All in all, it’s a fun game that is easy to learn and enjoy.

CSR Racing Review

CSR Racing Review

Apr 17, 2013

No matter what type of things we get into, a lot of gamers have a soft spot for racing. CSR Racing takes us to a place where pinks are the currency and adrenaline is never in short supply.

The tutorial was pretty cool; I learned how to rev up and get a good jump, and also how to shift gears. The mechanism for the latter seemed well designed, felt fairly intuitive and made sense. The graphics were sharp and appealling, and the racing sequence animations were superb.

I started my actual racing career started with a donation of $25,000. I was prompted to pick from a selection of affordable cars. As expected, the starter cars were relatively bare-boned, and it was clear I’d have to race o earn game money to upgrade and increase my garage. I liked the quirky little nuances, like cars taking a while to be CSR1delivered unless I paid for the privilege. Shortly after this, I got to go to a regulation race.

The race was standard night-time drag racing fare; one opponent, winner-takes-all dash over 0.25 miles. Win or lose, i got stats at the end, including a quick detailing of my start, shifts, bonuses and, of, course, time. I won a flat rate for the victory, which I banked towards upgrades. There were several types of races of varying difficulty.

One of the things that set this game apart was the selection of racers and the customization options. Much of it was only accessible via in-app purchasing, but I truly loved seeing European cars and homegrown cars, from BMWs to McLarens. And when upgrading cars, logic had to be applied with regards to equipment. Picking the wrong wheels, for instance, could make it hard to compete in one piece. In-app purchasing could be used to expedite development, but was not needed; I could upgrade and level up on my own.

I found CSR Racing to be vibrant, fun and reasonably realistic. It brings out the Vin Diesel in all of us, allowing us to “live life a quarter mile at a time.”

Virtually, at least.

Drag Racer World Review

Drag Racer World Review

Aug 8, 2012

Drag Racer World is a game about a world that I do not necessarily find myself immersed in: drag car racing. Maybe it’s because I drive a particularly lame jalopy, or my general distaste for driving in general (I don’t trust other people in high-speed death machines!) but I like my car games to be as unrealistic as possible!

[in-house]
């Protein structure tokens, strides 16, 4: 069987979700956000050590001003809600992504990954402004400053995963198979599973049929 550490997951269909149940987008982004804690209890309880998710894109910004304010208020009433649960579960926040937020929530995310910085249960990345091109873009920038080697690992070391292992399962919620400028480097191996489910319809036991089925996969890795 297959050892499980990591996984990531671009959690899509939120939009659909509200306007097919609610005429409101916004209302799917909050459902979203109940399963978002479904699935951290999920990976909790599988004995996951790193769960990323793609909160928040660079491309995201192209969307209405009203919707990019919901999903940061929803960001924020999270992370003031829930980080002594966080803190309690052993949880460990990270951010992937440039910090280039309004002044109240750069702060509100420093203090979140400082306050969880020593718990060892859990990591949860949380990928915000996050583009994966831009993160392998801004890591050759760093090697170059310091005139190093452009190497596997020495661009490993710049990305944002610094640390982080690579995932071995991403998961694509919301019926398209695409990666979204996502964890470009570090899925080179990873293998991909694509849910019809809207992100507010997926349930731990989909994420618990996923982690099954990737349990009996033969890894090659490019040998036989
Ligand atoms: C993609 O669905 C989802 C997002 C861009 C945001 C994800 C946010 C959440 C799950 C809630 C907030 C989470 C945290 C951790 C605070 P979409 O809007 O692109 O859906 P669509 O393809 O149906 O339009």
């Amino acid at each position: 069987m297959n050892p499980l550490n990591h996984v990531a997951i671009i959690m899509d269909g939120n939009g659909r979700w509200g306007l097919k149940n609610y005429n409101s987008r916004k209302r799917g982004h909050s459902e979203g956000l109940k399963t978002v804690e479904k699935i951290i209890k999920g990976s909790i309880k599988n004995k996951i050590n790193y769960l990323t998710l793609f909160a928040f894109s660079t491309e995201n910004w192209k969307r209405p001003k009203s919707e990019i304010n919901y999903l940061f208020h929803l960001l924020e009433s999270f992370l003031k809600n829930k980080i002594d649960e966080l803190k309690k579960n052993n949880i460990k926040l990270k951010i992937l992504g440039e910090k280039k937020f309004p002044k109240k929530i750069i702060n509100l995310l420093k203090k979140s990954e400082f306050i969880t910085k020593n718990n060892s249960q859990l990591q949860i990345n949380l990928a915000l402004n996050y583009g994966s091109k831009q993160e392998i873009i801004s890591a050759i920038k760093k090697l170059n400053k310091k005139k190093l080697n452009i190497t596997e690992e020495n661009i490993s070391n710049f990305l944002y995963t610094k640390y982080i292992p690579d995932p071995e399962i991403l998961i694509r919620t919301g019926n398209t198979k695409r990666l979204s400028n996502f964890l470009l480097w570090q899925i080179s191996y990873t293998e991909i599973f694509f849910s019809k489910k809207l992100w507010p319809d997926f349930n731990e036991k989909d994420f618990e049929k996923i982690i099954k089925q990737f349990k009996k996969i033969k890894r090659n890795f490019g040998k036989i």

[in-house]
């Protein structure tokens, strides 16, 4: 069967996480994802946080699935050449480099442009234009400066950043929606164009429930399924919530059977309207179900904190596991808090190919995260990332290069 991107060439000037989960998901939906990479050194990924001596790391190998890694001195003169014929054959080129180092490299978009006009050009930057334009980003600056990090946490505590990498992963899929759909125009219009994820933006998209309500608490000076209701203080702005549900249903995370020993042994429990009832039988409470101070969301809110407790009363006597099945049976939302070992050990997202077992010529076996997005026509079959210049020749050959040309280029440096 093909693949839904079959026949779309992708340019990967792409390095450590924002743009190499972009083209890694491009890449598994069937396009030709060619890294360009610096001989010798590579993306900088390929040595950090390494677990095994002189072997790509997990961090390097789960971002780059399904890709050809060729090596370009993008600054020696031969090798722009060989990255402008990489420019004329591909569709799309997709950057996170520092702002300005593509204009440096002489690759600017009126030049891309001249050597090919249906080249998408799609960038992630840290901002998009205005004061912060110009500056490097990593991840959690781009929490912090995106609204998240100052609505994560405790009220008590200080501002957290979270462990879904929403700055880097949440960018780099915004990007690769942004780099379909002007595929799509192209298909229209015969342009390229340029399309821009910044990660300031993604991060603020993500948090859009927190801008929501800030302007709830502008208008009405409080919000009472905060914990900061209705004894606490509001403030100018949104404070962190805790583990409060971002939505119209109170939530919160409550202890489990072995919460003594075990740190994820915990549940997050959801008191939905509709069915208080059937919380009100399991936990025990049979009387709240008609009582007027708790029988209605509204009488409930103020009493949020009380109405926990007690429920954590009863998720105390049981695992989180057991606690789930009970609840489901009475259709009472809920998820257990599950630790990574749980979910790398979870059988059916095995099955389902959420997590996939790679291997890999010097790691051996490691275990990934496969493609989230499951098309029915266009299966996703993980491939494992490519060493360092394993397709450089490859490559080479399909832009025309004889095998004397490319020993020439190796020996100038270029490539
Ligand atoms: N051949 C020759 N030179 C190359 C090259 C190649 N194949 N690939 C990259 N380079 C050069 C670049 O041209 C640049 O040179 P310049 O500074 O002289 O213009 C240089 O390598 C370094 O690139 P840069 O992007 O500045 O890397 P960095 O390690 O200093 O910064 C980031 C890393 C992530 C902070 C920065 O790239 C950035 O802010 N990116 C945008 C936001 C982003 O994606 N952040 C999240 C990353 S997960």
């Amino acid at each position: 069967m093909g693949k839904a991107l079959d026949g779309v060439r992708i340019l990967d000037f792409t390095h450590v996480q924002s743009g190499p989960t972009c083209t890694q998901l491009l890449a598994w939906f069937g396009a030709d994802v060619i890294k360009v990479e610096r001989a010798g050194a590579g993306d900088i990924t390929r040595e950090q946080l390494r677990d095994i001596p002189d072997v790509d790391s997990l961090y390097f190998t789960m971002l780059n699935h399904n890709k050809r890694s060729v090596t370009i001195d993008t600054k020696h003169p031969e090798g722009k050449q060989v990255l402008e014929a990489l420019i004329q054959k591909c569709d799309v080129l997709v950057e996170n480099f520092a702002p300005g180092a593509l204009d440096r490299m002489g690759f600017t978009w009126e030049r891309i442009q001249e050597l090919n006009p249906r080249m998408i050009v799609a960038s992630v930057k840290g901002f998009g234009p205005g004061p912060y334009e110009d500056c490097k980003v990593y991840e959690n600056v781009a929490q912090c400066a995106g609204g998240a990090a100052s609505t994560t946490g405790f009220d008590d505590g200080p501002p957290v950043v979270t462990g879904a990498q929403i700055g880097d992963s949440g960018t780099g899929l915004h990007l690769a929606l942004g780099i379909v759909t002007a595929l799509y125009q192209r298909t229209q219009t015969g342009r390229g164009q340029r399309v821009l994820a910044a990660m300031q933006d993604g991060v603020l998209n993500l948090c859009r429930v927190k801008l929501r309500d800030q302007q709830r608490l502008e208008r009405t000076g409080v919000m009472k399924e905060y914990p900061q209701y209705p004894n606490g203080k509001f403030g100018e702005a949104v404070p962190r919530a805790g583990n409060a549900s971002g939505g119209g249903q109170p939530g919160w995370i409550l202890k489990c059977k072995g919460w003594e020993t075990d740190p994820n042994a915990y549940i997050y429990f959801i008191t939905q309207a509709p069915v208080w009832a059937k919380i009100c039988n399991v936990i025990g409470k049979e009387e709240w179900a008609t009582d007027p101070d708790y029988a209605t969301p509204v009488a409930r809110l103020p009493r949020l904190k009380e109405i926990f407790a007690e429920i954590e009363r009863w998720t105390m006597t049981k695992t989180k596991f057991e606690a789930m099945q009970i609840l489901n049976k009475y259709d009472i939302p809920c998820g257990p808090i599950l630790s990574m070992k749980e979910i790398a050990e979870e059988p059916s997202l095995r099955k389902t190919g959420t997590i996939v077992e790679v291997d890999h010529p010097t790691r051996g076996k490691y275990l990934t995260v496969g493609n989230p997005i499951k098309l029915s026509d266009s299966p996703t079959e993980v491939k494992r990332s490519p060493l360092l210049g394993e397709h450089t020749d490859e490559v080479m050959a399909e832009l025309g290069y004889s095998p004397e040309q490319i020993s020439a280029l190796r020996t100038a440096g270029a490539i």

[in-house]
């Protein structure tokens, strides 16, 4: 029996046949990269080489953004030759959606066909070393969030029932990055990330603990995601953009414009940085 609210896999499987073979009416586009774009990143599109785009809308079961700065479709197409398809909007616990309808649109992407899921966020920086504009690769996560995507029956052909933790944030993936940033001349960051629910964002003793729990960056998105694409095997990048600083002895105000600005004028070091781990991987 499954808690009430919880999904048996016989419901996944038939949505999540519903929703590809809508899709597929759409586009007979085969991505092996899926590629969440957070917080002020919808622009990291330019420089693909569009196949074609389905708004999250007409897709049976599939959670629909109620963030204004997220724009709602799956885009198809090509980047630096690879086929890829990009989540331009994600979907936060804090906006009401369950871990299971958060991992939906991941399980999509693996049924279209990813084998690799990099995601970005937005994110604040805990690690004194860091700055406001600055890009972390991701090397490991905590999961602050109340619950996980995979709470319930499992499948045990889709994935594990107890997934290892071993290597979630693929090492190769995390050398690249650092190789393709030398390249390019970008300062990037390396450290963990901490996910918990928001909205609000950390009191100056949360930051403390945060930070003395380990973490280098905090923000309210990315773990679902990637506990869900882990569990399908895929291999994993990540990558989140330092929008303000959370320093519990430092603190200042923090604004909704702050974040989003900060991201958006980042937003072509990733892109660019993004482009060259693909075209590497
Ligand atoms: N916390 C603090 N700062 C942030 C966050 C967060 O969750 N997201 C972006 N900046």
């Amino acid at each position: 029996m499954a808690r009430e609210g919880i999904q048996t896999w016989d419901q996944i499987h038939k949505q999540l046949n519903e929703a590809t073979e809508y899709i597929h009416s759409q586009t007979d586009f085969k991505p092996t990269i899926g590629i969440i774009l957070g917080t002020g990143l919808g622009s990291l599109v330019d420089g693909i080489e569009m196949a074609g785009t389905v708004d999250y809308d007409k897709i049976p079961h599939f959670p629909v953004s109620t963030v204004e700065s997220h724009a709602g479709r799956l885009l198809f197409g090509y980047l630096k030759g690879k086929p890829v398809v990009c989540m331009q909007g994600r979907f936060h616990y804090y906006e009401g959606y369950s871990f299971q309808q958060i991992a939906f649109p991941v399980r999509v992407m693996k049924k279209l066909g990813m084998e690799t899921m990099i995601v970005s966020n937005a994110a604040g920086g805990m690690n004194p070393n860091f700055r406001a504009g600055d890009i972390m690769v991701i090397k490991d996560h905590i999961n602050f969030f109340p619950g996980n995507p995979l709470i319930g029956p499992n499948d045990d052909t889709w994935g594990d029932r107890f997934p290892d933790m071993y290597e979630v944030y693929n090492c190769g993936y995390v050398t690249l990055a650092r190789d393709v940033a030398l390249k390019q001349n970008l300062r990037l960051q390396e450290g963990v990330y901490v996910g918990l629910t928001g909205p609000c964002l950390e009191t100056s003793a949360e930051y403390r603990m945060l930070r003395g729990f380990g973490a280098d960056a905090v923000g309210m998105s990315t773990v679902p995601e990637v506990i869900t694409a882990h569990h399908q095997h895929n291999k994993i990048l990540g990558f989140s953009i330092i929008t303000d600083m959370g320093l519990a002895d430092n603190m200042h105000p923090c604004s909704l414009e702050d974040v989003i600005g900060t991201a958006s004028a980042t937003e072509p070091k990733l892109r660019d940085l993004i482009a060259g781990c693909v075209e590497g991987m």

But something else drew me to Drag Racer World: cross-device cloud saves. That is what this does extremely well: by linking up to Facebook, progress will carry from device to device, even across the vast landscapes of iOS and Android. Challenging other racers is a seamless cross-platform experience as well, with zero indication given when challenging a racer if they’re on the same platform.

As far as how the whole thing plays, the goal is to rev up the engine before starting, trying to hit the shift line perfectly. Then, it’s about shifting gears at just the right time to ensure proper acceleration, to try and nudge ahead of the other car at the finish line. There’s a single player mode where CPU opponents with increasingly-better cars can be challenged, and an asynchronous multiplayer mode where players can race their friends and online strangers.

The concern to me was that the game felt like it came down to one element, ultimately: could I get that perfect start off the line? It’s such a difficult thing to do consistently, but doing it properly helps make victory a lot easier. The pressure of the energy mechanic, which allows for about 10 races per hour, makes it difficult to get it right when so few sessions can be done in a short period of time. Having the turbo boost ability there as a practical “instant win” button is very tempting as well. But that’s the world of free-to-play games: gotta find some way to tempt the player to spend some money!

There is the ability to tune the gear ratios and other advanced car options; as someone who is actually not a car geek, I have no clue how exactly any of this is supposed to work. As such, I leave it alone because I always think I’m messing something up. Maybe this is a feature just meant for people who know what they’re doing, but why not have some kind of tutorial to explain it?

I will say that beyond my initial curiosity about cloud saves, I had some fun with Drag Racer World. Even though I still have zero clue about the whole tuning thing, upgrading my car was fun, and being able to play on whatever device I felt the whim to use? That’s also extremely satisfying. The core gameplay is simple, yet that also makes it easy to pick up on – this is certainly an entertaining-enough diversion.